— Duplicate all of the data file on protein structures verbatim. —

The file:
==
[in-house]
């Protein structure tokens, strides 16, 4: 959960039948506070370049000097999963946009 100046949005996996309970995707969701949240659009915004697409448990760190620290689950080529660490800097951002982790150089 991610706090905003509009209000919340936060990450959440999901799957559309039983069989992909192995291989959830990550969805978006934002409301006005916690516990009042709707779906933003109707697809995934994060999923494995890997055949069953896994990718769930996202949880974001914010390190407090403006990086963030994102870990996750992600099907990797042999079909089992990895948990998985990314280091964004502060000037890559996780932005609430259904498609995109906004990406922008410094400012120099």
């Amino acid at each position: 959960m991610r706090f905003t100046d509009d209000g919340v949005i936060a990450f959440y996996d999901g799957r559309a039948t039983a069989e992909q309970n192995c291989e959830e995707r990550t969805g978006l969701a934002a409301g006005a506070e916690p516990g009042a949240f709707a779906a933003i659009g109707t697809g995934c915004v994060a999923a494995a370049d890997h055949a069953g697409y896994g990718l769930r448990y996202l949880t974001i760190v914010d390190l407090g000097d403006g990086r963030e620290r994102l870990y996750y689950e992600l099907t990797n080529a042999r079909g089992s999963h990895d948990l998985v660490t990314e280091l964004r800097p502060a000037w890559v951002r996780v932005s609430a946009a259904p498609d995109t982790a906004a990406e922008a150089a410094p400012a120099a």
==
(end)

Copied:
[in-house]
């Protein structure tokens, strides 16, 4: 959960039948506070370049000097999963946009 100046949005996996309970995707969701949240659009915004697409448990760190620290689950080529660490800097951002982790150089 991610706090905003509009209000919340936060990450959440999901799957559309039983069989992909192995291989959830990550969805978006934002409301006005916690516990009042709707779906933003109707697809995934994060999923494995890997055949069953896994990718769930996202949880974001914010390190407090403006990086963030994102870990996750992600099907990797042999079909089992990895948990998985990314280091964004502060000037890559996780932005609430259904498609995109906004990406922008410094400012120099």
């Amino acid at each position: 959960m991610r706090f905003t100046d509009d209000g919340v949005i936060a990450f959440y996996d999901g799957r559309a039948t039983a069989e992909q309970n192995c291989e959830e995707r990550t969805g978006l969701a934002a409301g006005a506070e916690p516990g009042a949240f709707a779906a933003i659009g109707t697809g995934c915004v994060a999923a494995a370049d890997h055949a069953g697409y896994g990718l769930r448990y996202l949880t974001i760190v914010d390190l407090g000097d403006g990086r963030e620290r994102l870990y996750y689950e992600l099907t990797n080529a042999r079909g089992s999963h990895d948990l998985v660490t990314e280091l964004r800097p502060a000037w890559v951002r996780v932005s609430a946009a259904p498609d995109t982790a906004a990406e922008a150089a410094p400012a120099a």